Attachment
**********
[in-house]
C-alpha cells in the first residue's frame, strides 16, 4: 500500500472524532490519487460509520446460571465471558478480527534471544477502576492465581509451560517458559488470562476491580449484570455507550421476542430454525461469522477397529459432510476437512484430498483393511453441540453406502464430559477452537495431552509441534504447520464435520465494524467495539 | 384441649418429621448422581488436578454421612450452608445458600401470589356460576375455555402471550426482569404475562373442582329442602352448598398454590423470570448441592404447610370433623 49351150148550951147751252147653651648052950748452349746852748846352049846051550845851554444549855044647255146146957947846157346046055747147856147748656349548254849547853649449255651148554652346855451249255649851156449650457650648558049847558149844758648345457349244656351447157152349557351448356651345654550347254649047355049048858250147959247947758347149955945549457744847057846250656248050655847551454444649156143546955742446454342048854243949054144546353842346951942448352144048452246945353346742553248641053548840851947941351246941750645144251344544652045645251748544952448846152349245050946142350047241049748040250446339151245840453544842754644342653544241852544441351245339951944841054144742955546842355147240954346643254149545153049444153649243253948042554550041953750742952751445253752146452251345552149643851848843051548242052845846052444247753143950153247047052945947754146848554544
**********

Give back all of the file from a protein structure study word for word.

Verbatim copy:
[in-house]
C-alpha cells in the first residue's frame, strides 16, 4: 500500500472524532490519487460509520446460571465471558478480527534471544477502576492465581509451560517458559488470562476491580449484570455507550421476542430454525461469522477397529459432510476437512484430498483393511453441540453406502464430559477452537495431552509441534504447520464435520465494524467495539 | 384441649418429621448422581488436578454421612450452608445458600401470589356460576375455555402471550426482569404475562373442582329442602352448598398454590423470570448441592404447610370433623 49351150148550951147751252147653651648052950748452349746852748846352049846051550845851554444549855044647255146146957947846157346046055747147856147748656349548254849547853649449255651148554652346855451249255649851156449650457650648558049847558149844758648345457349244656351447157152349557351448356651345654550347254649047355049048858250147959247947758347149955945549457744847057846250656248050655847551454444649156143546955742446454342048854243949054144546353842346951942448352144048452246945353346742553248641053548840851947941351246941750645144251344544652045645251748544952448846152349245050946142350047241049748040250446339151245840453544842754644342653544241852544441351245339951944841054144742955546842355147240954346643254149545153049444153649243253948042554550041953750742952751445253752146452251345552149643851848843051548242052845846052444247753143950153247047052945947754146848554544